A few seemingly slapdash dabs with a bamboo brush and- viola! a haiku materializes on silk. A visual haiku that celebrates China’s brooding, majestic natural beauty. The timeless willowy rock fastnesses, lotuses, birds, Koi carps, insects- together they make up the imperial land’s classic image.
The traditional Chinese art of ink and wash, though coming to life with a few light strokes, is an art mastered over years- undeterred by what artist Rongmao Wang calls the ‘many setbacks’ on the way.
Wang’s own exquisite art was perfected over a long journey- one that began when he was 12, that took him to the Shantou University in Chaosan, and later to foreign lands as an ‘ambassador’ for China.
He brings to Colombo greetings from our ancient East Asian ally, with a three-day exhibition organized by the Sri Lanka China Trade and Investment Council at the J.D.A. Perera Gallery down Horton Place. It concluded this week.
The soul of the vast empire is symbolized in his remote but romantic landscapes. The most arresting are the craggy, austere rock mountains full of mystique. But all across the gallery, you see reflected the seasonal cycle across the year. The Melody of Autumn has blotches of orange and pink in dark misty rockscapes and pools- all seen from far away. Waterfalls meander down steep mountains in wintry dusks. Flycatchers add their blazing red to the spring.
The signature of the artist is a yin and yang seal in red, but what the artists cherish as a more telling mark of their individuality is their unique brushstroke.
What should be indispensable in the Chinese artist’s tool box are ‘determination and instinct’- says Wang- two things, you remark, not necessarily inborn but able to be fostered.
Brushed to the edges of the paintings are poetry in calligraphy- itself an ancient art.
Wang is also a master of sculpture, ‘high temperature colour glaze painting’ and decoration. Cheery jewel-like apples sculpted clustered on a bonsai tree are a symbol of peace and happiness. A piebald sow-matriarch in ceramic, surrounded by pudgy sucklings, is a symbol and charm for a ‘rich family’.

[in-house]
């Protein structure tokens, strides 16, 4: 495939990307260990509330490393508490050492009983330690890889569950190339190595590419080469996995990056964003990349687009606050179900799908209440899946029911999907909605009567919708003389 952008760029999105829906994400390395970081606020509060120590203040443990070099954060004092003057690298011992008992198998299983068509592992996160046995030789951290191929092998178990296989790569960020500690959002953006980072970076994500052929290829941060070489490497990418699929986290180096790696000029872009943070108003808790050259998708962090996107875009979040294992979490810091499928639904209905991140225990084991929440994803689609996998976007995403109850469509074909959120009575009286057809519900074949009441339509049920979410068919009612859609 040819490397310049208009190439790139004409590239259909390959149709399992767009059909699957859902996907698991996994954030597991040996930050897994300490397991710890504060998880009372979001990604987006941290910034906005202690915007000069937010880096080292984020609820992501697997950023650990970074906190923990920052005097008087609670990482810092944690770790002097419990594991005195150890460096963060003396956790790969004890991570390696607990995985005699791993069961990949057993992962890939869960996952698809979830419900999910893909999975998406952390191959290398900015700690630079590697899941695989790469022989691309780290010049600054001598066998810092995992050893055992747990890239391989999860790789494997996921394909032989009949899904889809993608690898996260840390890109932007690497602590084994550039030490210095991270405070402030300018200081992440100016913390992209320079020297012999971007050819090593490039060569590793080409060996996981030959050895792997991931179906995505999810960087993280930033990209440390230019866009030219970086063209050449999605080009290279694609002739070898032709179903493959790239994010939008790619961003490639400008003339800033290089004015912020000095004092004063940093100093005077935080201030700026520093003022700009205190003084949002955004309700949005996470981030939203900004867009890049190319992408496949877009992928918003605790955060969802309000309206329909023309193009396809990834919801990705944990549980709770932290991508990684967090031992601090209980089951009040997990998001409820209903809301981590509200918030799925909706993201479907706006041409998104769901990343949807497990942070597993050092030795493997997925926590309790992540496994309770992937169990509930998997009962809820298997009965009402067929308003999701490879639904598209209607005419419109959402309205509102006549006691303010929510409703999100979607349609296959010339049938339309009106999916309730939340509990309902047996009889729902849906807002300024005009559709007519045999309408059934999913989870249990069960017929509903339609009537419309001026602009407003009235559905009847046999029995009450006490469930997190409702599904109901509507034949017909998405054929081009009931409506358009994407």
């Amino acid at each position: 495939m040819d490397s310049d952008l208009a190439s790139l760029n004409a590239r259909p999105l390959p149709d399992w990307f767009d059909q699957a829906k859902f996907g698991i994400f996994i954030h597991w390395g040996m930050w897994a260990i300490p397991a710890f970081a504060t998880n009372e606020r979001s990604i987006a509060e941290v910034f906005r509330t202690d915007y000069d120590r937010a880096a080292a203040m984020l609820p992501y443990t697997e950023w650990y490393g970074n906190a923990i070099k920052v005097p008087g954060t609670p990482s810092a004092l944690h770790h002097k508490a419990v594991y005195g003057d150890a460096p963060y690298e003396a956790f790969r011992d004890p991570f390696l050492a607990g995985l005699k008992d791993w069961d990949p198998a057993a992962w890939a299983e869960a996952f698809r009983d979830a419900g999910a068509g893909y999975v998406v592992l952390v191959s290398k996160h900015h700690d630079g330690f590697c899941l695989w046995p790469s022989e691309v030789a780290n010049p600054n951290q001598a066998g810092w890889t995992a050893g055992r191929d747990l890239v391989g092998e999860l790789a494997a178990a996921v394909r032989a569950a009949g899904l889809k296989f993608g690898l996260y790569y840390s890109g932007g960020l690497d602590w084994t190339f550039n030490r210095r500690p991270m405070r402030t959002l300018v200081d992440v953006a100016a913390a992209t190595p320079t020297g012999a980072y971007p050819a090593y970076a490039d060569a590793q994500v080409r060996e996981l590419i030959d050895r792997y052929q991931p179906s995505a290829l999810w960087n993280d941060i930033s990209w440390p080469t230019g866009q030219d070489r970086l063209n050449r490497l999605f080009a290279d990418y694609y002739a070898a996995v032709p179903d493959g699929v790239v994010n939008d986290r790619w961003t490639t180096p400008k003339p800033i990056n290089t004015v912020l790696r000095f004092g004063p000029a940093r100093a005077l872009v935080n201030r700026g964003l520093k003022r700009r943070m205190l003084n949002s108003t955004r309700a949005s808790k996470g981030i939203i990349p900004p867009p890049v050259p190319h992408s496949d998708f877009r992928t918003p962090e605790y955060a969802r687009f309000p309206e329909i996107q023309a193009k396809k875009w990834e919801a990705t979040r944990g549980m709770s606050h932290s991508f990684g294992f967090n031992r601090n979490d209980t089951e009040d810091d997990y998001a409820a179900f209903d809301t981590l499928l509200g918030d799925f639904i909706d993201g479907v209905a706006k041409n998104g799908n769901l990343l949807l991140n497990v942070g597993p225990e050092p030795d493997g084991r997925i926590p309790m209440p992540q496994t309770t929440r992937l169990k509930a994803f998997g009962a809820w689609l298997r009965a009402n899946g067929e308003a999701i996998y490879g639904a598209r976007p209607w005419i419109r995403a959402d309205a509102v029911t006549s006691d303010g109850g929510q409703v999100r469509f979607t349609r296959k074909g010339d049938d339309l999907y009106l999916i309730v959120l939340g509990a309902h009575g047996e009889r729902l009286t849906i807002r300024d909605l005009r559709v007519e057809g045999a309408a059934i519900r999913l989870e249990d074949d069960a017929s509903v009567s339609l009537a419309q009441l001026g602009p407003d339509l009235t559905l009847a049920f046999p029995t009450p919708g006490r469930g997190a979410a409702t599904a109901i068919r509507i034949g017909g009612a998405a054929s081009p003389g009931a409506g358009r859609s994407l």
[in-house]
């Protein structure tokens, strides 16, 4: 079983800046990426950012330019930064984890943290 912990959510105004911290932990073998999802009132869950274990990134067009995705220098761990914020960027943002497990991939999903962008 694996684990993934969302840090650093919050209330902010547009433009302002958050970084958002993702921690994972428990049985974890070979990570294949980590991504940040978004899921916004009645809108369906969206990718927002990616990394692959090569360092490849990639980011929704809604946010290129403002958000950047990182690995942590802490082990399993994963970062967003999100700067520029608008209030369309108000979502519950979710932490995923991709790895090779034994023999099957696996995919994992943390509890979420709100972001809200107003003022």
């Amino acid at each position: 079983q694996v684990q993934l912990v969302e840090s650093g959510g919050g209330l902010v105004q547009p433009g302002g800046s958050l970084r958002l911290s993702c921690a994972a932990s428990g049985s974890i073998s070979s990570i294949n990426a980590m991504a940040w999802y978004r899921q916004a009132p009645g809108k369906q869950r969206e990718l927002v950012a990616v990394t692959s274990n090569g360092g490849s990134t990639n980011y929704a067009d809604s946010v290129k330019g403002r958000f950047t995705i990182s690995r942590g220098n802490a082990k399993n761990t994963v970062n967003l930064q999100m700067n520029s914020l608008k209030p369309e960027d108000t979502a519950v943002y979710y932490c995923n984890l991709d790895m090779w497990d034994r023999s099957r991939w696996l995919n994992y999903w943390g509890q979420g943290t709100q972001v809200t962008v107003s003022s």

The glaze paintings have a charm of their own- composed of dense rough blotches in contrast to the ethereal strokes of the ink-and-wash, a more wooded beauty.
The art is symbolic while capturing a natural beauty that is abstract and material at the same time. Pomegranates bursting with pearl-like seeds symbolize Immortality and Prosperity. Good Harvest is ripe plums. Feathery purple flowers with pink fairy-like butterflies stand for Prosperity.
Stunningly, the silk tapestries and sculpture were done in little less than two months- Wang having got his invitation sometime after Easter Sunday. That is a clue that reflects the meditative joy that makes Chinese art not culture- but joie de vivre itself.
(Pics by Amila Gamage)
The government's decision to end the state of emergency will not affect the ban on extremist groups and the investigations into the Easter Sund...
24 August 2019 - Views : 94
24 August 2019
24 August 2019
24 August 2019
'Venpaa' in Tamil refers to a branch of classical Tamil poetry. Bearing this classic Tamil name, a distinctiv...
Waters Edge, together with Melchers Project Management Ltd having announced plans to build a theme park overlook...
A Bharatha Natyam Recital by Anuka King will take place at the Swami Vivekananda Cultural Centre (SVCC), Hi...
For the first time in the island’s history, a group of Sri Lankans has discovered a new extra-solar planetary s...